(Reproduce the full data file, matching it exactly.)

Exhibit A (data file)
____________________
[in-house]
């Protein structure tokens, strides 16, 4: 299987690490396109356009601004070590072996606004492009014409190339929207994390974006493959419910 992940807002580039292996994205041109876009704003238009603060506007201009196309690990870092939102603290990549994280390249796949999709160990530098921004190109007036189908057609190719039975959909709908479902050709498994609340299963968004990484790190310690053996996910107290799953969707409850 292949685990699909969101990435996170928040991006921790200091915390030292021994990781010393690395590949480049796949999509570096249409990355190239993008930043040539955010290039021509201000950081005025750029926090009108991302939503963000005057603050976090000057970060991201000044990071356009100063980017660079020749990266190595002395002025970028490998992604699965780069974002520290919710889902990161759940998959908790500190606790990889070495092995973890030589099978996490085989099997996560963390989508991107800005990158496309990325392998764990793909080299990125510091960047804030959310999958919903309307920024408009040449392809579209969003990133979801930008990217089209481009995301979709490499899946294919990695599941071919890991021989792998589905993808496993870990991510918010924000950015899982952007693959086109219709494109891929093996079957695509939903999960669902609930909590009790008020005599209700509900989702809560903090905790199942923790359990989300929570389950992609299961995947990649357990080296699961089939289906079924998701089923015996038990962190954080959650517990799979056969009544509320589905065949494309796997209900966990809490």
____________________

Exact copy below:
[in-house]
């Protein structure tokens, strides 16, 4: 299987690490396109356009601004070590072996606004492009014409190339929207994390974006493959419910 992940807002580039292996994205041109876009704003238009603060506007201009196309690990870092939102603290990549994280390249796949999709160990530098921004190109007036189908057609190719039975959909709908479902050709498994609340299963968004990484790190310690053996996910107290799953969707409850 292949685990699909969101990435996170928040991006921790200091915390030292021994990781010393690395590949480049796949999509570096249409990355190239993008930043040539955010290039021509201000950081005025750029926090009108991302939503963000005057603050976090000057970060991201000044990071356009100063980017660079020749990266190595002395002025970028490998992604699965780069974002520290919710889902990161759940998959908790500190606790990889070495092995973890030589099978996490085989099997996560963390989508991107800005990158496309990325392998764990793909080299990125510091960047804030959310999958919903309307920024408009040449392809579209969003990133979801930008990217089209481009995301979709490499899946294919990695599941071919890991021989792998589905993808496993870990991510918010924000950015899982952007693959086109219709494109891929093996079957695509939903999960669902609930909590009790008020005599209700509900989702809560903090905790199942923790359990989300929570389950992609299961995947990649357990080296699961089939289906079924998701089923015996038990962190954080959650517990799979056969009544509320589905065949494309796997209900966990809490």